Hannah Palmer Egan
Pan-seared venison with oyster mushrooms
One of my favorite things about Thanksgiving week is that it falls toward the end of deer season. Where I live
in Orange County, most of the guys I know are avid rifle hunters — many of them bring home a buck or two every year.
When the new animal comes in, it means cleaning out the freezer to make room for the fresh meat. More often than not, hunters give packages left over from last season's hunt to friends and neighbors. So, whether or not someone in your household got lucky in the woods this fall, there's always lots of wild meat to go around.
This time of year is also when the late fall oyster mushrooms
really blossom. They form massive white columns on the sides of hardwoods, sometimes three or four feet high. In town or along the roads, you can spot them from far away, and it's easy to harvest several pounds while still leaving plenty on the tree.
Wild mushroom foraging is tricky, and if you're not comfortable picking fungus from trees, several local farmers sell oyster mushrooms at farmers markets and co-ops. What's more, most big grocery stores sell them alongside shiitake, maitake and other gourmet fungus. And if you don't have a friend handing out packages of venison, ask your local butcher — Vermont is home to several deer farms, and it's not uncommon to find venison at the meat counter if you keep an eye out for it.
Pan-Seared Venison With Oyster Mushrooms
- 1 pound venison steak
- Dry rub or steak seasoning*
- 3/4 pound oyster mushrooms
- A few sprinkles salt and annatto or cumin
- Scant splash plum wine or rice vinegar
- Splash IPA, amber ale or white wine
- 1-2 tablespoons olive oil
- 2 cloves garlic, smashed
- 1 medium onion, sliced
*For a good baseline dry rub, raid your spice cabinet for coarse-grain sea salt, fresh-cracked pepper, and dried flakes of chile, garlic, onion and whatever other herbs and spices you like on your meat. (I'm fond of coriander, dill and fennel seed, but for a darker flavor you could use smoked paprika, garam masala or even a touch of allspice.) Mix two or three teaspoons salt, plus one teaspoon of all the others in a bowl and place in a spice jar for repeated use.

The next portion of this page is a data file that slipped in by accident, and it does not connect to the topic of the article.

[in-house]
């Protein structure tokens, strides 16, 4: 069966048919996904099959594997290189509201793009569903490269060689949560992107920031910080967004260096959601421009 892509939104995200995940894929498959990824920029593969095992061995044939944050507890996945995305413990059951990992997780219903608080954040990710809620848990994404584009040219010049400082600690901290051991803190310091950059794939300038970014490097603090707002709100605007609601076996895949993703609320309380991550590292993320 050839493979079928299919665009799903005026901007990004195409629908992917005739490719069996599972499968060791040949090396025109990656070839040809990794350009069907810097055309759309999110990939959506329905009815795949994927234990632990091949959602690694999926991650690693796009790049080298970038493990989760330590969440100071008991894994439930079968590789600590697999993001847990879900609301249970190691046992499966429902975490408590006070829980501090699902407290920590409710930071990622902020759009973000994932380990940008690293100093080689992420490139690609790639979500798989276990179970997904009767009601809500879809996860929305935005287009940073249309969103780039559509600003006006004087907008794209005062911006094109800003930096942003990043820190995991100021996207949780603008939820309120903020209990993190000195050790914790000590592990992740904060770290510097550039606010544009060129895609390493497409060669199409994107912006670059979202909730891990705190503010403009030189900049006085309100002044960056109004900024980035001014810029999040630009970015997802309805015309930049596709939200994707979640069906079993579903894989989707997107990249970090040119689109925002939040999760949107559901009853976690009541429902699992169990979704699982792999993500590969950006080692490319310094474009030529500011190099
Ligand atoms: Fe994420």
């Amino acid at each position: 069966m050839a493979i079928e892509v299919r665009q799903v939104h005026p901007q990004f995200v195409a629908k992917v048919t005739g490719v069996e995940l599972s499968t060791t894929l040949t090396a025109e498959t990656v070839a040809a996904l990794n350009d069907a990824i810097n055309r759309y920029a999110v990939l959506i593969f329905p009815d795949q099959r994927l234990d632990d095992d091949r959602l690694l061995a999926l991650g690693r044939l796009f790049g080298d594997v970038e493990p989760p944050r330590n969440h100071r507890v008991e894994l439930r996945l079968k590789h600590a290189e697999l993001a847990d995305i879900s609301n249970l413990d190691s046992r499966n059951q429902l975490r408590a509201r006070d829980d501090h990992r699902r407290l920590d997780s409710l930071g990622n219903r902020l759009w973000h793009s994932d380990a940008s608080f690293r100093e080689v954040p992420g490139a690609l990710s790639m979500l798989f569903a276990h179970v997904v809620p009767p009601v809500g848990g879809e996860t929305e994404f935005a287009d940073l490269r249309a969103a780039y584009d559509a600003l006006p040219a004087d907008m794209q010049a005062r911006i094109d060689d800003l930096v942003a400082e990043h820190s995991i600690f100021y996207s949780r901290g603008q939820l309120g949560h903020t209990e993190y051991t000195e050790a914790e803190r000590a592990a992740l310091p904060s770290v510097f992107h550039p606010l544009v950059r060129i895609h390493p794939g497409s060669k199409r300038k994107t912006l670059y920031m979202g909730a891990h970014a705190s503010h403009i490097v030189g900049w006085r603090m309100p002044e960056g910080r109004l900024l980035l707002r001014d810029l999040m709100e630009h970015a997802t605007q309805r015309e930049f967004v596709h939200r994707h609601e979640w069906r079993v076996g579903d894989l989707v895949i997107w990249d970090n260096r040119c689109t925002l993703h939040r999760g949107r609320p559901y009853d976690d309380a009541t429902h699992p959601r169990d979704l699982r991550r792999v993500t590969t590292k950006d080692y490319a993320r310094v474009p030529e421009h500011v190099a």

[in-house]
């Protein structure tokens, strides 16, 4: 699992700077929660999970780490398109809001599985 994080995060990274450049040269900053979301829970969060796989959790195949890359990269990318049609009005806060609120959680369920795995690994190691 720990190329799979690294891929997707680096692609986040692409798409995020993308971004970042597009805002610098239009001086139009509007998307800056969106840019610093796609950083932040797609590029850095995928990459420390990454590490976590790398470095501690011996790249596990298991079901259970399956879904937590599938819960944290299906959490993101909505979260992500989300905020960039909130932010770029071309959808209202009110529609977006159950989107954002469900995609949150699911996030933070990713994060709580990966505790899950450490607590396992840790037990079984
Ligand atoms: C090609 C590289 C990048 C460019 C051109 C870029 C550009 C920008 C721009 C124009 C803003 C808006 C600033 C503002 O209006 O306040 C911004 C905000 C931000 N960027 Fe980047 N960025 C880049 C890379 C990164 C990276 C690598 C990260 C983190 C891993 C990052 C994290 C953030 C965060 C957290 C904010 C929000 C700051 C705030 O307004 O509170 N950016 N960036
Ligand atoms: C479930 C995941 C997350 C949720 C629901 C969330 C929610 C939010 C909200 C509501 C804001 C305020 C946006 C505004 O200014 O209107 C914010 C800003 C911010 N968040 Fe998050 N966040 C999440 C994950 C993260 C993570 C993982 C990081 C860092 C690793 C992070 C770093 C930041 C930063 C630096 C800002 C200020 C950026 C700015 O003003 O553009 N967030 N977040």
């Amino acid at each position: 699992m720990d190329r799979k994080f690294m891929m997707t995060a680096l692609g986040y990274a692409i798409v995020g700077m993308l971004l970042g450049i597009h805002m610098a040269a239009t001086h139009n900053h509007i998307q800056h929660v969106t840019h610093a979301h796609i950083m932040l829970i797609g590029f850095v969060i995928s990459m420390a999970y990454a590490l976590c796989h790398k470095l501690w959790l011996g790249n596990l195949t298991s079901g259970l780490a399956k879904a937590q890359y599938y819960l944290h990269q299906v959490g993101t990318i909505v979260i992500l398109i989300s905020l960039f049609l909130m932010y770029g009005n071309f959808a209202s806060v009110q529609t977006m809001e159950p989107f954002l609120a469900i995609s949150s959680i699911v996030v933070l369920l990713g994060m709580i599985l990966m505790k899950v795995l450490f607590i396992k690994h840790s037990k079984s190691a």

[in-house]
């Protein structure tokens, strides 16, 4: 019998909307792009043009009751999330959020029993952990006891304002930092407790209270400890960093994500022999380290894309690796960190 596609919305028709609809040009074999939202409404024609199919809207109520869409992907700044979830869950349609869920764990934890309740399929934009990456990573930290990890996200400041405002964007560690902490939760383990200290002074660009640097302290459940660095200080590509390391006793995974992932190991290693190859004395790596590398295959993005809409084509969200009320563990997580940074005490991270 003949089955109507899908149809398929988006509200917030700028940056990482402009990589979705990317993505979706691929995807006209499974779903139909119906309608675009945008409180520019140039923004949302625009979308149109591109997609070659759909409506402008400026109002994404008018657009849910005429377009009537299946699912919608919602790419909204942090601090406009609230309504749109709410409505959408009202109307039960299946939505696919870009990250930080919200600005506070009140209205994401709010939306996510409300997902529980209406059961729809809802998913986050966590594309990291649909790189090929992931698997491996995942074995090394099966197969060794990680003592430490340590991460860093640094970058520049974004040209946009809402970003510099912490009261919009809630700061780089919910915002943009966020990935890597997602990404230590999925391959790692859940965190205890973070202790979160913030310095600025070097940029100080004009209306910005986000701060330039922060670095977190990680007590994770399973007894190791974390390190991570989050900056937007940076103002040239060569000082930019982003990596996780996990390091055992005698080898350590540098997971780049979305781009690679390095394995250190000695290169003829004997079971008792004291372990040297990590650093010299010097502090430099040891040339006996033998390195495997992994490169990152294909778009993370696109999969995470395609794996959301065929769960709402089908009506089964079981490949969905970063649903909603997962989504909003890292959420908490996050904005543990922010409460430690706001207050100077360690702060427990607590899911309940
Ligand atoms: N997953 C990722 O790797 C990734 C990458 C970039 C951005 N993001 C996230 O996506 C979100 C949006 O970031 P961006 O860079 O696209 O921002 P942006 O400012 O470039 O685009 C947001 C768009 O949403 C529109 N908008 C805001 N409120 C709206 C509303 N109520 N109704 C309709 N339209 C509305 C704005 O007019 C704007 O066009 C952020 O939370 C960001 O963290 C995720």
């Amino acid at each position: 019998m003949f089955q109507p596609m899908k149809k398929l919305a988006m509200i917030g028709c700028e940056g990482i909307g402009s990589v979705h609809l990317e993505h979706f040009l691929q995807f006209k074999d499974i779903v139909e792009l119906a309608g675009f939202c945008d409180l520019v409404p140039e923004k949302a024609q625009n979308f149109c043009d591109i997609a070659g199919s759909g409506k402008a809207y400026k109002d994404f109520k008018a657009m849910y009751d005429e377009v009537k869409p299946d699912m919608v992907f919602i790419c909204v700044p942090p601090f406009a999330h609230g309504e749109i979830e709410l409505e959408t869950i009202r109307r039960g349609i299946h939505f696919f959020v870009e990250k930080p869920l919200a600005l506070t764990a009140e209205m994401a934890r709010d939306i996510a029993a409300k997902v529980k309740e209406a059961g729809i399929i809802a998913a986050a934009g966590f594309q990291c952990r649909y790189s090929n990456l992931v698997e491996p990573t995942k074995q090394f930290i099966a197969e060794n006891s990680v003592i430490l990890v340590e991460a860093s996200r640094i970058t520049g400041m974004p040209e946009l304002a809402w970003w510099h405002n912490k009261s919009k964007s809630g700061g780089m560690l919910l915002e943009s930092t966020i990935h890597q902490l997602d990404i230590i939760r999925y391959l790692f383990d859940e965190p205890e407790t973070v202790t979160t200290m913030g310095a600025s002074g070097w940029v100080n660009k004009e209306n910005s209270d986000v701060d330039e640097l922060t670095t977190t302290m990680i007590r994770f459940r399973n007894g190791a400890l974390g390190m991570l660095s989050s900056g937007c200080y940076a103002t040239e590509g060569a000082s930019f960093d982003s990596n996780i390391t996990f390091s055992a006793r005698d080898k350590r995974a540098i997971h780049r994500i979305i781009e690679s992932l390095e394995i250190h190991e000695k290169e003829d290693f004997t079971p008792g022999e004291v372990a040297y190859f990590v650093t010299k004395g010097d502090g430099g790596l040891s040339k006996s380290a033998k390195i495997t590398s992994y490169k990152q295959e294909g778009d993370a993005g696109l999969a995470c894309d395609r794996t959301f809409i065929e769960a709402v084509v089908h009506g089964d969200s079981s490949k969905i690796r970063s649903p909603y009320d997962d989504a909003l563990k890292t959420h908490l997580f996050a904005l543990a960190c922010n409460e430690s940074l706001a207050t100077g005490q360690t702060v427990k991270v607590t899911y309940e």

- Place the steak on a plate and dust generously with dry rub on both sides. Set aside.
- Wash the mushrooms (if they're larger than two inches in diameter, cut them to two-inch pieces) and place in a bowl. Sprinkle with salt and annatto, then with vinegar (1/2 teaspoon or less) and beer or wine (a couple tablespoons) and toss until the seasonings are well distributed.
- Warm the oil in a large skillet over medium heat. Add the garlic and onion and sauté until fragrant, 2-3 minutes.
- Spread the mushrooms in the pan in a single layer. Cook for several minutes, then turn one over with a fork; if it has begun to brown, turn the rest over. Repeat until the mushrooms are well browned but not blackened in the least — about 20 minutes. If it's happening faster than that, turn down the heat, as you want the mushrooms to cook long enough to tenderize.
- Move the mushrooms to the pan's periphery and increase heat to high. If the pan is dry, add another teaspoon of oil so the meat doesn't stick. Venison is very lean, so you can't count on its natural fat for lubricant.
- Place the steaks in the pan. For whole steaks, cook 2-3 minutes on each side, until medium rare, or longer, to your desired temperature. Keep an eye on the mushrooms so they don't burn. Steaks pre-sliced to half an inch or so will reach mid-rare with the quickest sear — one minute or less per side, depending on how hot your skillet is.
- Plate the meat with the mushrooms (and mashed or roasted potatoes) and eat straight away.